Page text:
Seder-Masochism – OIAF 2018 Review

Let’s get this out of the way. Sita Sings The Blues, in my opinion, is one of the best animated films to come out of the 21st century. It’s an enlightening little musical that manages to subvert tropes and cliches in an endearing and timeless light. It’s filled with excellent sight gags and terrific humor that manages to be both mature and silly. So, when I heard that Nina Paley was going to make a new film, in a similar vein to Sita, I was already on the hype train. Crowd Funded Animated Features usually turn out to be very special, and Paley’s pre-established worked just made me all the more excited. So, after 10 years since her last feature, Seder-Masochism comes into the scene in a glorious new light. The question is, does it hold up to Sita?


Disappointingly, yet not all that surprised, Seder-Masochism does not live up to the heights of Sita. In fact, I would dare say it’s a step down in terms of Paley’s work. In no way is Seder-Masochism a bad film. It’s still wildly enjoyable and will please the masses. However, I feel like the main problem here is the lack of narrative risk. Sure there’s a couple of fun grotesque sequences here and there, such as a brief musical number where the music is perfectly synchronized to a lineup of animated penis’s being circumcised. But as for dialogue-driven gags and scripted scenes, there’s pretty much nothing here. The majority of Seder’s plot development and pace runs on reference humor, using popular tunes as a way to drive the story. Surprisingly, this worked better than I thought it would conceptually. Unfortunately, you can only go so far in making a film that’s driven by pre-existing songs until the audience member gradually get’s bored.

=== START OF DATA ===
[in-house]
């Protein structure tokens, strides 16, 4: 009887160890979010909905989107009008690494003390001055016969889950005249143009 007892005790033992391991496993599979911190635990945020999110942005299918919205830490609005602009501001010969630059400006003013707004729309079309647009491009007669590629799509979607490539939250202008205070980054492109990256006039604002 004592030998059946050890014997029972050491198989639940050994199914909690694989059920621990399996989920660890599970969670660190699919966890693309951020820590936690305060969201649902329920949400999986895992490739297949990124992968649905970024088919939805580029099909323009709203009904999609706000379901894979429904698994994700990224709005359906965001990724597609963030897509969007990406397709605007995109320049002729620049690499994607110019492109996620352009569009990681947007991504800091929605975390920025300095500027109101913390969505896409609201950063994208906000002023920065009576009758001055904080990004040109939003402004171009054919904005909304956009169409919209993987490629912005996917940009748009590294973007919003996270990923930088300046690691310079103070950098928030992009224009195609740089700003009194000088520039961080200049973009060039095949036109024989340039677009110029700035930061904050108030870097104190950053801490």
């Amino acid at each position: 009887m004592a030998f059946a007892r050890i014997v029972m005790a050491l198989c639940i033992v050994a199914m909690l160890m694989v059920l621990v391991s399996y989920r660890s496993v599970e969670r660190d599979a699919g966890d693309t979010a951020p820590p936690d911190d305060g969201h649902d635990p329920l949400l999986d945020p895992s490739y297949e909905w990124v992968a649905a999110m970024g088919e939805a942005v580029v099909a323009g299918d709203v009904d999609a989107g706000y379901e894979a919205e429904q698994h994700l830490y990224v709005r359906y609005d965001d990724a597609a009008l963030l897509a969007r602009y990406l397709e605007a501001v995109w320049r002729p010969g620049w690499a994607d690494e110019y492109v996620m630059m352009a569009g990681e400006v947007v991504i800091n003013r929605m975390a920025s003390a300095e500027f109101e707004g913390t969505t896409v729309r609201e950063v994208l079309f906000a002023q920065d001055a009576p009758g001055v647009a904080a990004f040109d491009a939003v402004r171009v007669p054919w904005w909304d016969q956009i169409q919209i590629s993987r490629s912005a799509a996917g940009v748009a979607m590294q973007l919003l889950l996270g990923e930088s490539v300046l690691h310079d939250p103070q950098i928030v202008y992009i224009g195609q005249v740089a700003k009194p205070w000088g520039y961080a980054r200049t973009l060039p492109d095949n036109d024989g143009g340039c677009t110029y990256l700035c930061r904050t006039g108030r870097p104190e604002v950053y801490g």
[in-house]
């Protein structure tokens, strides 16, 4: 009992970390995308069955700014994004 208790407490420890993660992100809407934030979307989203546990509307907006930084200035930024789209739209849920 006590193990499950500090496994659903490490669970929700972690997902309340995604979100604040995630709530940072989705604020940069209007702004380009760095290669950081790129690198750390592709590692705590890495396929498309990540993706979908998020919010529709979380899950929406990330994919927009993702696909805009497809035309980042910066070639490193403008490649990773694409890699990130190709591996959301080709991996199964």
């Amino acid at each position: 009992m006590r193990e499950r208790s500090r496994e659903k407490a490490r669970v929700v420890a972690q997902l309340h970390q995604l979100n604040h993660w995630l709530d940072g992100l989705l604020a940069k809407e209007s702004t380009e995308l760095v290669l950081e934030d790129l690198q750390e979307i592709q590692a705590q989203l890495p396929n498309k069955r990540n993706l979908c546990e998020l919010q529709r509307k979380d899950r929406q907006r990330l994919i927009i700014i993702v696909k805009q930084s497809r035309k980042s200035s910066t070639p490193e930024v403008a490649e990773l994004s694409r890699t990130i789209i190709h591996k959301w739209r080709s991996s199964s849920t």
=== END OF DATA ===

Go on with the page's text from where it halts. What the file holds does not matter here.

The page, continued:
I kind of just wished that the film focused a bit more on Paley’s interview with her father. Those scarce beautiful moments resonated with me, and even sparked interest in religious related discourse. Yet, what we got instead was a fun film with plenty of derivative reference humor (and the occasional present-day political insight), which also contains what is probably the best use of the song Moses Supposes ever put to screen. Singin’ in the Rain can just fuck off! (Just kidding, still love you Gene Kelly)


Seder-Masochism is a tiresome yet very enjoyable flick. While it may be a step back in the wrong direction for Paley, there’s still a lot here to like and think about, including conversations on the importance of religious affiliations in one’s heritage. The only thing I would like to say to Paley, is that she missed the obvious opportunity to put Sounds of Silence by Simon and Garfunkel during “The Darkness” portion of the film. I’m still very salty about that Nina.



“Nina Paley Will Release Seder-Masochism Online For FREE In 2019 After It’s Festival Run”

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